If there is such a thing as an ideal start for the first head coaching job, Lamar Consolidated head coach Kiah Johnson didn't get that.

He got far from it.

Johnson was promoted from special teams coordinator in April amidst a pandemic.

The first-time head coach did not get to physically interact with his athletes until June, and he is having to prepare for 2020 while social distancing.

Johnson is forging ahead without excuses and aiming to build on the success of his predecessor, new Ridge Point head coach Rick LaFavers.

The Mustangs' coaching staff has wasted no time setting the tone on the practice field during summer strength and conditioning and sport-specific work.

“My main focus is how you perform at practice,” Johnson said. “We reward effort around here. Everyone is not talented, but you don’t need to have talent to have effort.”

The focus on overall attitude will be key for a Mustangs' roster that lost 26 seniors from last year.

“If you build the foundation for a program, even if you don’t have the talent, you’re going to have a chance in a fight in the end,” Johnson said. “So when you get that wave of talent and you keep that foundation, you catapult.”

The 2019 team was one that catapulted with the program's first playoff victory since the team won the state title in 2007.

Now the Mustangs start over with 10 starters returning.

"We want to push every kid on that field like they are the best player on the team," Johnson said. "We don’t let anyone slide. I don’t care who you are, you’re going to give me your best effort.

“That is going to be who we are, if we aren’t already that.”

On offense, Lamar Consolidated will have to replace a core of skill players.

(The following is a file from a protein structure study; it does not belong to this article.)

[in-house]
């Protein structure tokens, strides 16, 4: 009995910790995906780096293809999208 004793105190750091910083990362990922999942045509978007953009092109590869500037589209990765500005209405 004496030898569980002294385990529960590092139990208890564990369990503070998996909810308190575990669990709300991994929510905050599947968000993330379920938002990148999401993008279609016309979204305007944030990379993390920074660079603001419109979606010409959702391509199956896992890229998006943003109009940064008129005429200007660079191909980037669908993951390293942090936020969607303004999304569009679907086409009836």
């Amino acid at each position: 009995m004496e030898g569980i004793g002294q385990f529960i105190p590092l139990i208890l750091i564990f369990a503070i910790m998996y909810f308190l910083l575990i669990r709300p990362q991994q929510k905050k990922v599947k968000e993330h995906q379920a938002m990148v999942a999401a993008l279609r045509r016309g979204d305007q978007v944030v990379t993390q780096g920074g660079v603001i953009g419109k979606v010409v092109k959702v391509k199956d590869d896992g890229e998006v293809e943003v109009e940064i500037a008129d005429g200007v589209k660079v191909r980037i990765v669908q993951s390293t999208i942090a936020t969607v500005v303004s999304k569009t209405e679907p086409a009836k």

Junior Dylan Garrett will take over at quarterback.

The lissome 6-foot-3 signal-caller stands tall in the pocket and chucks the ball down field.

“I need to see who is going to step up at running back,” Johnson said. “And it’s going to be Dylan's first year at quarterback. He’s going to be tested early.”

Johnson points out a key hole for Lamar, the graduation of all-state running back Taye McWilliams, who will be playing at Baylor in the fall.

“I want the offense to be just as aggressive as the defense,” Johnson said. “We’re going to be an aggressive team. We’re going to have fun out there and play fast.”

Garrett will have a veteran offensive line to work with including Mark Munoz, Cameron Thompson, Allen Gerbermann and Cedric Pearson adding a year of experience.

It will help to have two-way player Rayshawn Glover back to help spark the offense.

Glover is the leader in rushing and receiving yards among returning players.

Additionally, Darrin Boston and Michael Clark will help out wide.

“Michael Clark stepped up because he was getting kids together while things were shut down in the spring,” Johnson said. “He was the first guy up when we were back.”

Boston will also help on defense in the secondary, along with Isaiah Jenkins and Daniel Anomneze.

“Boston has been big. It’s his third year on varsity,” Johnson said.

But the secondary remains a concern for coach Johnson.

“The front seven is pretty set. My worry is the back end,” Johnson said.

The front seven will feature Eugene Mayfield, who is the returning leader in tackles and sacks for Lamar Consolidated.

The Mustangs will again hope to be in the playoff hunt in District 10-5A, Division II with a slightly different field.

Katy Paetow has been replaced by another LCISD team, Fulshear.

A&M Consolidated and Huntsville will again be tough challenges for the Mustangs, but both teams were also hit hard by graduation.

The margin for a playoff spot could be larger as a result,but that could all depend on Montgomery's bounce back and the ascension of Bryan Rudder.

Either way, the Mustangs have the speed and athleticism to make it to the playoffs for the third time in a row.

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